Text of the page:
If you go diving off South Carolina’s coast, you might be surprised to see dozens of U.S. Army tanks, New York City subway cars and other interesting finds.
The random objects are part of the artificial reefs the South Carolina Department of Natural Resources has been constructing for over 40 years.
Marine artificial reefs are made throughout the state to help improve fish populations and to enhance saltwater fishing opportunities. SCDNR sinks everything from ships to bridge spans and even boats on artificial reef sites all along the coast, according to the agency.
“The environmental benefits of artificial reefs are twofold, as they recycle materials that would otherwise be destined for landfills in addition to expanding critical habitat for offshore fish,” an SCDNR guide states. “Structures intended for artificial reefs undergo a long and rigorous cleaning process to ensure they’re safe to sink.”
In addition to subway cars and armored personnel carriers, there are several shipwrecks, an A-7 military airplane and a 160-foot British Petroleum ship that lie on the ocean floor.
One of those shipwrecks, The Sherman, is located about six miles from the inlet of Little River. It was a 200-foot-long Civil War blockade-runner that survived the war before it sunk in 1874, USA TODAY reports. The wreckage lies about 55 feet below the surface.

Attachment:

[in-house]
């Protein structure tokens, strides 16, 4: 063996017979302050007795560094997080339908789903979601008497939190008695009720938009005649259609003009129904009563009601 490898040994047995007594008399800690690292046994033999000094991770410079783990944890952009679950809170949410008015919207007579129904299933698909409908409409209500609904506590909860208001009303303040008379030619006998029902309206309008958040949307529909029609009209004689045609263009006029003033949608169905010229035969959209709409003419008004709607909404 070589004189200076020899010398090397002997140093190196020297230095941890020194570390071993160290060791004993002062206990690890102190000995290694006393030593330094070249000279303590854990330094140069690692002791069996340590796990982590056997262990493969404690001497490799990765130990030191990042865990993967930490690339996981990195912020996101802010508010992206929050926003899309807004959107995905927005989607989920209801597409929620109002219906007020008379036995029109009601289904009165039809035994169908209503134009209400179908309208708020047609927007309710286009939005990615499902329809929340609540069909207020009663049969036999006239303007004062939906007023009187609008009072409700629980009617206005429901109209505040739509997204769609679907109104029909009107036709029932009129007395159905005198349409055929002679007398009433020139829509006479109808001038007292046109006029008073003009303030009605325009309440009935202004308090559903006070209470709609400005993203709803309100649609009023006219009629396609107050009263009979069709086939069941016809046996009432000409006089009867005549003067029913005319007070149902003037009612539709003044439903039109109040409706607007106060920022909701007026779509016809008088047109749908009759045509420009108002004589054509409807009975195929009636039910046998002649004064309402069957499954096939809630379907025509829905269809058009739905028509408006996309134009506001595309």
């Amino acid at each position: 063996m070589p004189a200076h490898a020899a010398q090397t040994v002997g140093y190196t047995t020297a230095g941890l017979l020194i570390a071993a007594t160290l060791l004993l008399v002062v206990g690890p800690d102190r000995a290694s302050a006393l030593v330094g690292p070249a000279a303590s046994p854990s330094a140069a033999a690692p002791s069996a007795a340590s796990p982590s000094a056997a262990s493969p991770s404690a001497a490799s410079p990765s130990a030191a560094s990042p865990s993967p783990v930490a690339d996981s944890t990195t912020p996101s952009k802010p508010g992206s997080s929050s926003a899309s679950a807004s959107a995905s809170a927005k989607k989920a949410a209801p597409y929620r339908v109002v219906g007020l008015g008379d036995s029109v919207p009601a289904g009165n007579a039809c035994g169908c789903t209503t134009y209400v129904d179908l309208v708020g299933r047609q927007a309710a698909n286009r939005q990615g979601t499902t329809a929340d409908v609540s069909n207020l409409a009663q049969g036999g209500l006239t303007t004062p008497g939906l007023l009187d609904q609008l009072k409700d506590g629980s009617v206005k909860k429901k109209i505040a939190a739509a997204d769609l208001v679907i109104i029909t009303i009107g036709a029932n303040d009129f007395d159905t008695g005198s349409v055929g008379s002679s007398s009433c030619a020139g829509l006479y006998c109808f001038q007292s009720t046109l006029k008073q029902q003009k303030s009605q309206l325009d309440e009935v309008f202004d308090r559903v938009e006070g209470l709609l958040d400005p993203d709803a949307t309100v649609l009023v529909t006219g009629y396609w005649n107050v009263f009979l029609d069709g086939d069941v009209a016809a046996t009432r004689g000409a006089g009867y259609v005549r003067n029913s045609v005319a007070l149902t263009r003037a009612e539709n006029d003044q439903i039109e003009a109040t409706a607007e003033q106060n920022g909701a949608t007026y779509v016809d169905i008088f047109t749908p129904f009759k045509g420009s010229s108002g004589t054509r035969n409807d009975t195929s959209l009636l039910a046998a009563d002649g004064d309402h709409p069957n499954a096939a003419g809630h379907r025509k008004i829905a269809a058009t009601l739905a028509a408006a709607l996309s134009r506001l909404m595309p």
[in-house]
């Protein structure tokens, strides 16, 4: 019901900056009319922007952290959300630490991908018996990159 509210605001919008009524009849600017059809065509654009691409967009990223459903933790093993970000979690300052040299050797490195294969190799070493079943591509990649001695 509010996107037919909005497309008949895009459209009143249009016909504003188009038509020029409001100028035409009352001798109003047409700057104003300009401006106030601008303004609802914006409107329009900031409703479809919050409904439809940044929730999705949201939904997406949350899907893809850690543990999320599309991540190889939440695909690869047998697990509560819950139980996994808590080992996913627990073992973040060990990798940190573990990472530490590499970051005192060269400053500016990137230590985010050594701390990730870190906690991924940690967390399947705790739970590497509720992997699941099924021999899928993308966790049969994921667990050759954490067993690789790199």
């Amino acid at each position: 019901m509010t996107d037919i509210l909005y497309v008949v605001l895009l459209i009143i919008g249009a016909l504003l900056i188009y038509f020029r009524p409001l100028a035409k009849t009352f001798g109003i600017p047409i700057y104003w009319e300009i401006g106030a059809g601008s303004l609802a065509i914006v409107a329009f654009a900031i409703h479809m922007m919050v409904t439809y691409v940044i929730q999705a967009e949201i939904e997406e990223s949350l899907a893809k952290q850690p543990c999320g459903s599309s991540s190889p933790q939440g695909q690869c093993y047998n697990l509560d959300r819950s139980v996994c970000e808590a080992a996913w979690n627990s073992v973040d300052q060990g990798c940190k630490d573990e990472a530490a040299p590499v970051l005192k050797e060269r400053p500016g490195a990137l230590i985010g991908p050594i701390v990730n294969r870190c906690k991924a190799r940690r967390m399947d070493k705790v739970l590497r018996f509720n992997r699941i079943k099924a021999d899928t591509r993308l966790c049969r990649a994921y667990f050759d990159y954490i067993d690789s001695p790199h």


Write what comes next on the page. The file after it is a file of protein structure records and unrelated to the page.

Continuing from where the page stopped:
The Jim Caudle Reef, also in Little River, is composed of 13 Army tanks, hundreds of concrete cones and other materials. The Little River Offshore Reef has 19 Army tanks, 50-foot and 95-foot tugboats, two landing craft and barges.
You can find 44 retired subway cars at the Bill Perry Jr. Reef near Murrells Inlet. More subway cars are located nearby at the BP-25 Reef and other reefs near Charleston, Beaufort and Georgetown.
“When durable materials such as these are placed in the marine environment their surfaces are rapidly colonized, and eventually completely covered, by a wide variety of sessile organisms including algae, barnacles, corals, sponges, hydroids, bryozoans and marine worms,” the guide says. “These organisms become the foundation of the reef community and the base of the food web which is critical to later fishing success.”
SCDNR works with the S.C. Army National Guard to help sink large equipment like the armored personnel carriers, ships and shipping containers where the artificial reef sites are located along the coast. Sport fishing and diving clubs, conservation organizations and other agencies help donate materials and construct the reefs as well.
Michaela Broyles: 843-626-0281, @MichaelaBroyles